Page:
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Thread: is it instr??

  1. #1
    Join Date
    Oct 2003
    Posts
    311

    Unanswered: is it instr??

    Sub test()
    Dim search As String
    search = Range("A1").Text
    Dim find As String
    find = Range("A2").Text
    Range("A3") = InStr(0, search, find, vbTextCompare)

    end sub

    i want to see if 1 string is in the other in this case range values are

    A1=Advisors V, L.P.’s Statement of Changes in Partner’s

    A2=’s Statement of Changes in Partner’s


    clearly it is but i cant fiqure out how to do it in vba

  2. #2
    Join Date
    Feb 2006
    Posts
    113
    Try starting the search at 1. That is, InStr(1, .....

    Suggest also using different variable names. find is used already in VBA!

    Such as for strings - sFind & sSearch

    regards,
    Fazza

  3. #3
    Join Date
    Feb 2004
    Posts
    533
    As Fazza mentioned you should use different variable names 'search' may be a reserved term, anyway it is not obvious its a variable.

    Here's an example:
    Code:
    Sub searchstr()
    Dim strLookfor as String
    Dim strLookin as String
    Dim strResult as String
    
    strLookin = Trim(Cells(1, 1))
    strLookfor = Trim(Cells(1, 2))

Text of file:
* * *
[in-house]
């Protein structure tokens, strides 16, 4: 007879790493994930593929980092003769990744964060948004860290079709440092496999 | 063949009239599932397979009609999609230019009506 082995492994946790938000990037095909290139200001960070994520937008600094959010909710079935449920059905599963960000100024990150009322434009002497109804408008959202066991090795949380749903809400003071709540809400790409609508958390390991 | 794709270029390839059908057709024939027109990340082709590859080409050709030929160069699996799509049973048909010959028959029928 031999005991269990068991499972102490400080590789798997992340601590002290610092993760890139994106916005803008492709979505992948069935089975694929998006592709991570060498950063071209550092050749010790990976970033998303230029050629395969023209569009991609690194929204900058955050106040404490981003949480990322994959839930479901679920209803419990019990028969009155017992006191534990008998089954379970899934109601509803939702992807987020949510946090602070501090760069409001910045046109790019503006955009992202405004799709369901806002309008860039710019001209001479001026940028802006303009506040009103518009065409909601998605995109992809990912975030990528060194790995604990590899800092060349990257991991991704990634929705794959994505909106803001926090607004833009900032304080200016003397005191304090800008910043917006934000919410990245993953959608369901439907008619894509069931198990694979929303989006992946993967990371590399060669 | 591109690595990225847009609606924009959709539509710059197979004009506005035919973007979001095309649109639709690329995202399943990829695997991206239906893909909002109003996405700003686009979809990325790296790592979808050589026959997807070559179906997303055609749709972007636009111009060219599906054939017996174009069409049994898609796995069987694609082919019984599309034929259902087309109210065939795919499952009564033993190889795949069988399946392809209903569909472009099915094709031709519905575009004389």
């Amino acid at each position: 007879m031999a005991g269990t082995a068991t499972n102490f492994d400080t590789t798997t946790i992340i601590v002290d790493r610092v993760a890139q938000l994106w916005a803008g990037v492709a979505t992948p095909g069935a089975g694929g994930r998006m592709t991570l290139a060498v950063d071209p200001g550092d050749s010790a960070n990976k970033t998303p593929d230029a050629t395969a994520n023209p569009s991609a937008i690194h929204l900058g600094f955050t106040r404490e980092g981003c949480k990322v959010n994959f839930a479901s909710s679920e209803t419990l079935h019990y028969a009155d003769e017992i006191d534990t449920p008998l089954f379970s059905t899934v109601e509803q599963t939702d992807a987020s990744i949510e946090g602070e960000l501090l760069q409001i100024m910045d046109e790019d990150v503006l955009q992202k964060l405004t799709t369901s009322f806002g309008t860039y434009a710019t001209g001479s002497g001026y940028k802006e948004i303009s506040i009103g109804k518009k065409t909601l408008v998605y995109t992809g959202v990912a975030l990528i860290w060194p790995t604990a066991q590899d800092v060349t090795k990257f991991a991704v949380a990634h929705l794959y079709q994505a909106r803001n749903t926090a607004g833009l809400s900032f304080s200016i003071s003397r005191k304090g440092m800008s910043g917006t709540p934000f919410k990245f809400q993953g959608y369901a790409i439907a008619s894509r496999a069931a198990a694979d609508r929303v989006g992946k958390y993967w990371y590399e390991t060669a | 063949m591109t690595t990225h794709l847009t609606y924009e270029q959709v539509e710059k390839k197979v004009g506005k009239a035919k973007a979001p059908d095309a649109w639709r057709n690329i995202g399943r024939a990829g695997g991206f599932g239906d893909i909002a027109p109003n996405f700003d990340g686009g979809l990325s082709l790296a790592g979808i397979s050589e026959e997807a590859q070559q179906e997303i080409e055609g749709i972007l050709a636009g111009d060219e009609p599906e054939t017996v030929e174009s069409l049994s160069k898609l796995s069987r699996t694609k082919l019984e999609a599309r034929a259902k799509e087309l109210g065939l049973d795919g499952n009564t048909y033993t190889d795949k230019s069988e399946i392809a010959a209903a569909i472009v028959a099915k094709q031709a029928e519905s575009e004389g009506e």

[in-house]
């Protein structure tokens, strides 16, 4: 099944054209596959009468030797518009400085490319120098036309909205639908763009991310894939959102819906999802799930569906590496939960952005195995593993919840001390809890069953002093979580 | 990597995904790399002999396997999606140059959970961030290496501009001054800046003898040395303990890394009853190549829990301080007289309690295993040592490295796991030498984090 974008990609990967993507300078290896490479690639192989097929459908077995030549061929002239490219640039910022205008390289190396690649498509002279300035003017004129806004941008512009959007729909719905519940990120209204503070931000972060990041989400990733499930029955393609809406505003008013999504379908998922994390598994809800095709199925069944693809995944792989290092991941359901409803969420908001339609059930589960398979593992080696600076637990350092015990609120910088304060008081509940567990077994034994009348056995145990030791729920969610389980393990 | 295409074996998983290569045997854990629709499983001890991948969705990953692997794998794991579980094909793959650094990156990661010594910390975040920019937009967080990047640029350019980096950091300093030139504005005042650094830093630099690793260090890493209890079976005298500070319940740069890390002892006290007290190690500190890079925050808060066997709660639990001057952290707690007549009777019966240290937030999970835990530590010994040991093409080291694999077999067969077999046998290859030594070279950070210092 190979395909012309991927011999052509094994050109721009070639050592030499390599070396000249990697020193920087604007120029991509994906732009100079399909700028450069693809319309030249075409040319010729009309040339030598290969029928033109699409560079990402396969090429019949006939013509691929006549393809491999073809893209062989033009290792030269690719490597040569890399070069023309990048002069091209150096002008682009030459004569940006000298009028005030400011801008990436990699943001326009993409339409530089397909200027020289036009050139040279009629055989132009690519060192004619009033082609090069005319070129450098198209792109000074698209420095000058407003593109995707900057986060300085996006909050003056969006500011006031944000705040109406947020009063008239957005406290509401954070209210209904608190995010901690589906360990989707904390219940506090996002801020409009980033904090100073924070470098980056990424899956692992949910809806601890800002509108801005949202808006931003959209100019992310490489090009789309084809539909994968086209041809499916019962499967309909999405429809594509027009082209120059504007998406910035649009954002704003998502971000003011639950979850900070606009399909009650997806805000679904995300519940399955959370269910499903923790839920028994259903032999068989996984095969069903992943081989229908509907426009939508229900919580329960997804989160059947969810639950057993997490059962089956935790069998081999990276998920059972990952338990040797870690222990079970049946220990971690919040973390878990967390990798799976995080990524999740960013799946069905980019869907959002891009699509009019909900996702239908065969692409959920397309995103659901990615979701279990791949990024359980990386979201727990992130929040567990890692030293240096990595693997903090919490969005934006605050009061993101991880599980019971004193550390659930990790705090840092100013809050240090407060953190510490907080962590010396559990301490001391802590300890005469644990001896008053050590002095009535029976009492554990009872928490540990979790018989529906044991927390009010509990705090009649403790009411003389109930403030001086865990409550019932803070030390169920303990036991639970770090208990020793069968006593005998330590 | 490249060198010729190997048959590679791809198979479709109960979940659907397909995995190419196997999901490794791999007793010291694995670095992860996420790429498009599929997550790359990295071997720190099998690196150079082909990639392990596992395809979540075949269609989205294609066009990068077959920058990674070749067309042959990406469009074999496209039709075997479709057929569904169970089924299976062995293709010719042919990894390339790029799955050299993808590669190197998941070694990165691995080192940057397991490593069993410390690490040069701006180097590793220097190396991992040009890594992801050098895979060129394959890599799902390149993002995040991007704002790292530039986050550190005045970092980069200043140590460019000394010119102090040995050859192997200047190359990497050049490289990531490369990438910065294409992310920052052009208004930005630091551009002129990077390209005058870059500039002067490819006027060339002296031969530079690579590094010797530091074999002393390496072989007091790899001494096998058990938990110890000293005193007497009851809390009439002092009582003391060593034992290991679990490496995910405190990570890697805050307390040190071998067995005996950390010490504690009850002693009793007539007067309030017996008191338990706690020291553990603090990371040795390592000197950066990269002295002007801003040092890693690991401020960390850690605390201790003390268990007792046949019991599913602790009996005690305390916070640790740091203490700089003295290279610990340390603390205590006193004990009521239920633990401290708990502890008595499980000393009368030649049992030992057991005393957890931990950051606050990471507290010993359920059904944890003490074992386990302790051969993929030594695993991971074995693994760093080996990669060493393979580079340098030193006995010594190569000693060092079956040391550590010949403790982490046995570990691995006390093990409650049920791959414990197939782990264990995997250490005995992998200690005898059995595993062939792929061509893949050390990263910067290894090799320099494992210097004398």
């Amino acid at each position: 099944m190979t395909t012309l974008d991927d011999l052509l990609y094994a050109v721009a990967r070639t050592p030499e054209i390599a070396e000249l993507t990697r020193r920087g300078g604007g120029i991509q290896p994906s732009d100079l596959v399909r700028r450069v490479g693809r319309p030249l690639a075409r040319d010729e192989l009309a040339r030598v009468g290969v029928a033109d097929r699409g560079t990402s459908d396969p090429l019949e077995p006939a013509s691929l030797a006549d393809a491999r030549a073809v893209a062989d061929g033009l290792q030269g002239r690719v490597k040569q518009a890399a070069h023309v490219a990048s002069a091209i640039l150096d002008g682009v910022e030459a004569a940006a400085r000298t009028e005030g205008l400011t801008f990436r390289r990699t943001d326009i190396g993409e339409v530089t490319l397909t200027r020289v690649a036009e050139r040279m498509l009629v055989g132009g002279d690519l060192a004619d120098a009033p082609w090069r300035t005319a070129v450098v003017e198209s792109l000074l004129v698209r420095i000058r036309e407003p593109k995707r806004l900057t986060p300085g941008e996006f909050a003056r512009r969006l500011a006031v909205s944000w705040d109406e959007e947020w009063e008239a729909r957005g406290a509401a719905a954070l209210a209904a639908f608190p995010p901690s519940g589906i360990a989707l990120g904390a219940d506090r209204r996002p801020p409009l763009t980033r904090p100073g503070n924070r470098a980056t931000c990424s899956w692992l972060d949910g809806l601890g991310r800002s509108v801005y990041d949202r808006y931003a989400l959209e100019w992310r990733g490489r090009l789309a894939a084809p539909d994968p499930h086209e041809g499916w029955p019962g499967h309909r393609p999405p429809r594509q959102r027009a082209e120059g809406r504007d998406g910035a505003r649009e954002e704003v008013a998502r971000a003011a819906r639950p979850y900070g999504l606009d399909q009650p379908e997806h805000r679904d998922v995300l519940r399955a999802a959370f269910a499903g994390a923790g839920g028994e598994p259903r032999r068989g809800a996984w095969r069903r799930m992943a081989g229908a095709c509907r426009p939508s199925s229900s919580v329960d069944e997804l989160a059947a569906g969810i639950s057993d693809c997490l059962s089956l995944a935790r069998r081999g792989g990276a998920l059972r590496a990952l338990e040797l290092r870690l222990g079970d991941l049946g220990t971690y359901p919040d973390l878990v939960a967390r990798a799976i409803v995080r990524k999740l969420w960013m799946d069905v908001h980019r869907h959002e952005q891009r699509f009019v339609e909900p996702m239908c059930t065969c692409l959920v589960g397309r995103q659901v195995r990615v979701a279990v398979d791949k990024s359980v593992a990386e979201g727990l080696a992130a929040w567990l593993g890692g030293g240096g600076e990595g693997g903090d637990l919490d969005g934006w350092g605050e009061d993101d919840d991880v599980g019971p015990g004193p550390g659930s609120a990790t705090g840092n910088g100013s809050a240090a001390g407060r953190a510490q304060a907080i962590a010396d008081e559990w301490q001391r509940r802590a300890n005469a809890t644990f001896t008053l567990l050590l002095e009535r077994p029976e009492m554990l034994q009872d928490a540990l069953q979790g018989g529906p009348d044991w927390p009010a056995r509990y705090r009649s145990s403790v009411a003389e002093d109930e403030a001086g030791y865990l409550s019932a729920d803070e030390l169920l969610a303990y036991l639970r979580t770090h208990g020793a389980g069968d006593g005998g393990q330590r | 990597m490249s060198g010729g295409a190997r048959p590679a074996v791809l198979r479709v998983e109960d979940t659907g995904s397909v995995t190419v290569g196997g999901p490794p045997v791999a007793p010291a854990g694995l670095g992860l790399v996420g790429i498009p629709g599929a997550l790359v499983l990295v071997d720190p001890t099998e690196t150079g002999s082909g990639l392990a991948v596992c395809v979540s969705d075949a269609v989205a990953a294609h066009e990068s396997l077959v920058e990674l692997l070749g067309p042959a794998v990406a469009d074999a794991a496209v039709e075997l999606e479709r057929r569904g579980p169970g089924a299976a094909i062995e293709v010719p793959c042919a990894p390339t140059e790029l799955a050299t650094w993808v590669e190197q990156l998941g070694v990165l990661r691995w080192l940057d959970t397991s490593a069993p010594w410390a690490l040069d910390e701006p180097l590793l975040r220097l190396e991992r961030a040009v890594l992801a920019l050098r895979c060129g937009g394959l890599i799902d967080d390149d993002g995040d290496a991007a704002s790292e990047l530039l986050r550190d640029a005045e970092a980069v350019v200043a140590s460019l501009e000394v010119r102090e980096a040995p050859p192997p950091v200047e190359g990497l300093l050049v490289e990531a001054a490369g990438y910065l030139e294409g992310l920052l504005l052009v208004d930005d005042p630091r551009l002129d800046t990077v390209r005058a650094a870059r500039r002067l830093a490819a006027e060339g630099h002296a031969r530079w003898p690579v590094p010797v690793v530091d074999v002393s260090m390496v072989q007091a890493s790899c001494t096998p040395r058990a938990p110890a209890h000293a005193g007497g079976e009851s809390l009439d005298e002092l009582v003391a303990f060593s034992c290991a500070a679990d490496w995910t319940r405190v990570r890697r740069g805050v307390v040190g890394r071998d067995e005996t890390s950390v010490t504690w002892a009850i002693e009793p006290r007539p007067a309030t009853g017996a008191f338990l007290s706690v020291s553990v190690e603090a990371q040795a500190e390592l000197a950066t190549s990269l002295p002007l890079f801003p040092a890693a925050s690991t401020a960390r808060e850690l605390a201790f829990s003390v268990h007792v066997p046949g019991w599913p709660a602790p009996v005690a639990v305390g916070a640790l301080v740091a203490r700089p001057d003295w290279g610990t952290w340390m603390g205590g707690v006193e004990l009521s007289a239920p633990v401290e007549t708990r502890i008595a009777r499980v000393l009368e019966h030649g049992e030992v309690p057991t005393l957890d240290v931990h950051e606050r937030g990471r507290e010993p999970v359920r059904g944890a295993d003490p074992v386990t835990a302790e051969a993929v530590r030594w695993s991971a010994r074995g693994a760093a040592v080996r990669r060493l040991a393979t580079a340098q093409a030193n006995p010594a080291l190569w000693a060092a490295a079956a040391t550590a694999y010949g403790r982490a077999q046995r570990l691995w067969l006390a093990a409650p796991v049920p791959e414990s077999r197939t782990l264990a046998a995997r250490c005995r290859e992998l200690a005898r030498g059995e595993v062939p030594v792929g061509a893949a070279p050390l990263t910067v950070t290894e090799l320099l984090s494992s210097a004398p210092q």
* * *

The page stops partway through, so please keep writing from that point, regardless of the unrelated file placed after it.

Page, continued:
If Instr(1, strLookin, strLookfor) > 0 Then
       strResult = "Found in Column A"
    Else
       strResult = "Not Found"
    End If
    
    Cells(1, 3) = strResult
    
    End Sub
    You notice i used the 'Cells' method verses Range to identify the cell location. Using the 'Cells' method allows you more versitility in controlling the process flow. Often you need to work on an entire worksheet of data. With Cells you can easily do this using a 'For Next' statement to loop through all the rows.
    Code:
    For i = 2 to 100
    ' write something to column A
    Cells(i, 1) = "This is Row: " & i  
    Next
    ~

    Bill

  4. #4
    Join Date
    Oct 2003
    Posts
    1,091
    Quote Originally Posted by savbill
    End Sub[/CODE]
    You notice i used the 'Cells' method verses Range to identify the cell location. Using the 'Cells' method allows you more versitility in controlling the process flow. Often you need to work on an entire worksheet of data. With Cells you can easily do this using a 'For Next' statement to loop through all the rows.
    Code:
    For i = 2 to 100
    ' write something to column A
    Cells(i, 1) = "This is Row: " & i  
    Next
    And using the consistent (Hungarian) Notation, this would be something like:
    m - designating module level
    lng designating Long (vs. Integer)

    Code:
    Dim mlngI as Long
    For mlngI = 2 to 100
    ' write something to column A
    Cells(mlngI , 1) = "This is Row: " & mlngI  
    Next
    That way you will always know the type of variable and whether it is module or global level.
    old, slow, and confused
    but at least I'm inconsistent!

    Rich
    (retired Excel 2003 user, 3/28/2008)

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